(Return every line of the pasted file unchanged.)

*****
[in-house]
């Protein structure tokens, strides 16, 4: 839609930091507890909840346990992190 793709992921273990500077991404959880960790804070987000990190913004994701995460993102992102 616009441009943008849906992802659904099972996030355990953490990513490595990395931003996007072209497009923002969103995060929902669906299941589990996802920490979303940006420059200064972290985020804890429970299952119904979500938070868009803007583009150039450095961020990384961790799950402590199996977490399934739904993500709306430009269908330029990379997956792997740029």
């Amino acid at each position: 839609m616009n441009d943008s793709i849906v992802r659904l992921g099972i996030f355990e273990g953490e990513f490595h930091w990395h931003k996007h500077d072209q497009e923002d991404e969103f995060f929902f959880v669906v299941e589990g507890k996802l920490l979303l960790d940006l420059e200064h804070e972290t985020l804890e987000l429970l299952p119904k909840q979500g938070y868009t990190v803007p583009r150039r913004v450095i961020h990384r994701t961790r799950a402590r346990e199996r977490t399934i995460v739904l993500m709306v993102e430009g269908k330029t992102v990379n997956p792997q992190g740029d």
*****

[in-house]
């Protein structure tokens, strides 16, 4: 839609930091507890909840346990992190 793709992921273990500077991404959880960790804070987000990190913004994701995460993102992102 616009441009943008849906992802659904099972996030355990953490990513490595990395931003996007072209497009923002969103995060929902669906299941589990996802920490979303940006420059200064972290985020804890429970299952119904979500938070868009803007583009150039450095961020990384961790799950402590199996977490399934739904993500709306430009269908330029990379997956792997740029």
């Amino acid at each position: 839609m616009n441009d943008s793709i849906v992802r659904l992921g099972i996030f355990e273990g953490e990513f490595h930091w990395h931003k996007h500077d072209q497009e923002d991404e969103f995060f929902f959880v669906v299941e589990g507890k996802l920490l979303l960790d940006l420059e200064h804070e972290t985020l804890e987000l429970l299952p119904k909840q979500g938070y868009t990190v803007p583009r150039r913004v450095i961020h990384r994701t961790r799950a402590r346990e199996r977490t399934i995460v739904l993500m709306v993102e430009g269908k330029t992102v990379n997956p792997q992190g740029d």